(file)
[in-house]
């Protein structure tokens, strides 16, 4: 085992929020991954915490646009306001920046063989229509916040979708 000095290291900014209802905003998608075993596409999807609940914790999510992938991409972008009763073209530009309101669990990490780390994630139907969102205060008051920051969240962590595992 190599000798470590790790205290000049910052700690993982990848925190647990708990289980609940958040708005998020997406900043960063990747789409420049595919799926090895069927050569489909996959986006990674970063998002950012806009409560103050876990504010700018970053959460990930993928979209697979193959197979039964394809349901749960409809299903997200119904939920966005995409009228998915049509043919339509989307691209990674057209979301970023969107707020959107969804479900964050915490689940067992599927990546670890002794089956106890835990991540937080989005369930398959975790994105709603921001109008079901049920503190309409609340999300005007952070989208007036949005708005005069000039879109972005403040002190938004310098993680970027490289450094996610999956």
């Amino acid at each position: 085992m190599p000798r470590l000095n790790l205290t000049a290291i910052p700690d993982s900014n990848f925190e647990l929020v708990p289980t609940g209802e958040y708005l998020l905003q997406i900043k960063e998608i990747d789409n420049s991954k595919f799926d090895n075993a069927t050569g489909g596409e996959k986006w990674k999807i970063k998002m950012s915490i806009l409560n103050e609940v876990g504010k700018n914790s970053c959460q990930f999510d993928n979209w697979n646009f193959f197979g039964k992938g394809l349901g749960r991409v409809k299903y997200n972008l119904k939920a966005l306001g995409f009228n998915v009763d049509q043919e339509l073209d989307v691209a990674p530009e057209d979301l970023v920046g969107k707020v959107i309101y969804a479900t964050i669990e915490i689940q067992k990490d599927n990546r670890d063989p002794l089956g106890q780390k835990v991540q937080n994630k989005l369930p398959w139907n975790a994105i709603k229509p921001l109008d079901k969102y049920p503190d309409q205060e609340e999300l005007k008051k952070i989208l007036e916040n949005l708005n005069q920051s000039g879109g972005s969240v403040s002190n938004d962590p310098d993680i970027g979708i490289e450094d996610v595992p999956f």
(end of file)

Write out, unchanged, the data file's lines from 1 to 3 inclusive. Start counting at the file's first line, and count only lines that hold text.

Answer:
[in-house]
């Protein structure tokens, strides 16, 4: 085992929020991954915490646009306001920046063989229509916040979708 000095290291900014209802905003998608075993596409999807609940914790999510992938991409972008009763073209530009309101669990990490780390994630139907969102205060008051920051969240962590595992 190599000798470590790790205290000049910052700690993982990848925190647990708990289980609940958040708005998020997406900043960063990747789409420049595919799926090895069927050569489909996959986006990674970063998002950012806009409560103050876990504010700018970053959460990930993928979209697979193959197979039964394809349901749960409809299903997200119904939920966005995409009228998915049509043919339509989307691209990674057209979301970023969107707020959107969804479900964050915490689940067992599927990546670890002794089956106890835990991540937080989005369930398959975790994105709603921001109008079901049920503190309409609340999300005007952070989208007036949005708005005069000039879109972005403040002190938004310098993680970027490289450094996610999956």
């Amino acid at each position: 085992m190599p000798r470590l000095n790790l205290t000049a290291i910052p700690d993982s900014n990848f925190e647990l929020v708990p289980t609940g209802e958040y708005l998020l905003q997406i900043k960063e998608i990747d789409n420049s991954k595919f799926d090895n075993a069927t050569g489909g596409e996959k986006w990674k999807i970063k998002m950012s915490i806009l409560n103050e609940v876990g504010k700018n914790s970053c959460q990930f999510d993928n979209w697979n646009f193959f197979g039964k992938g394809l349901g749960r991409v409809k299903y997200n972008l119904k939920a966005l306001g995409f009228n998915v009763d049509q043919e339509l073209d989307v691209a990674p530009e057209d979301l970023v920046g969107k707020v959107i309101y969804a479900t964050i669990e915490i689940q067992k990490d599927n990546r670890d063989p002794l089956g106890q780390k835990v991540q937080n994630k989005l369930p398959w139907n975790a994105i709603k229509p921001l109008d079901k969102y049920p503190d309409q205060e609340e999300l005007k008051k952070i989208l007036e916040n949005l708005n005069q920051s000039g879109g972005s969240v403040s002190n938004d962590p310098d993680i970027g979708i490289e450094d996610v595992p999956f």